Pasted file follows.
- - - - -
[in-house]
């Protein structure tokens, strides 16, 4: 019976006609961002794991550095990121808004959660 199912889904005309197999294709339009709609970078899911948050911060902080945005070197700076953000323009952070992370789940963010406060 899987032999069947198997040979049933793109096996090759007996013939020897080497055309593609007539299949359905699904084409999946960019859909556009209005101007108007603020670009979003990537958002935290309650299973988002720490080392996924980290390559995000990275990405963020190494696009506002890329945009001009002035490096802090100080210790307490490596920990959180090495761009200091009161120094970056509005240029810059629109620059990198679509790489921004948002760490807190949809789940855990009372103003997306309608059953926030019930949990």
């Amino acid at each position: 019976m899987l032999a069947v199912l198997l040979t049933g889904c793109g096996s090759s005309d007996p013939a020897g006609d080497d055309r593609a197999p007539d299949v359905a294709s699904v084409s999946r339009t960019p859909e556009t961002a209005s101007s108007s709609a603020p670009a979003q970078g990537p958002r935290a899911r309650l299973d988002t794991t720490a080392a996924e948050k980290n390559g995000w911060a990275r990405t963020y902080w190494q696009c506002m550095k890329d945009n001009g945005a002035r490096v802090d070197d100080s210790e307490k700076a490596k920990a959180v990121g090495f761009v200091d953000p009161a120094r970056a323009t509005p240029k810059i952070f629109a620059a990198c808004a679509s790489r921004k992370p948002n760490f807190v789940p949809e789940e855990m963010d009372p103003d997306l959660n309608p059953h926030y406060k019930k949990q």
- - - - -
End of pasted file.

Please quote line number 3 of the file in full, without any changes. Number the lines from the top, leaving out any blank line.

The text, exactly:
């Amino acid at each position: 019976m899987l032999a069947v199912l198997l040979t049933g889904c793109g096996s090759s005309d007996p013939a020897g006609d080497d055309r593609a197999p007539d299949v359905a294709s699904v084409s999946r339009t960019p859909e556009t961002a209005s101007s108007s709609a603020p670009a979003q970078g990537p958002r935290a899911r309650l299973d988002t794991t720490a080392a996924e948050k980290n390559g995000w911060a990275r990405t963020y902080w190494q696009c506002m550095k890329d945009n001009g945005a002035r490096v802090d070197d100080s210790e307490k700076a490596k920990a959180v990121g090495f761009v200091d953000p009161a120094r970056a323009t509005p240029k810059i952070f629109a620059a990198c808004a679509s790489r921004k992370p948002n760490f807190v789940p949809e789940e855990m963010d009372p103003d997306l959660n309608p059953h926030y406060k019930k949990q």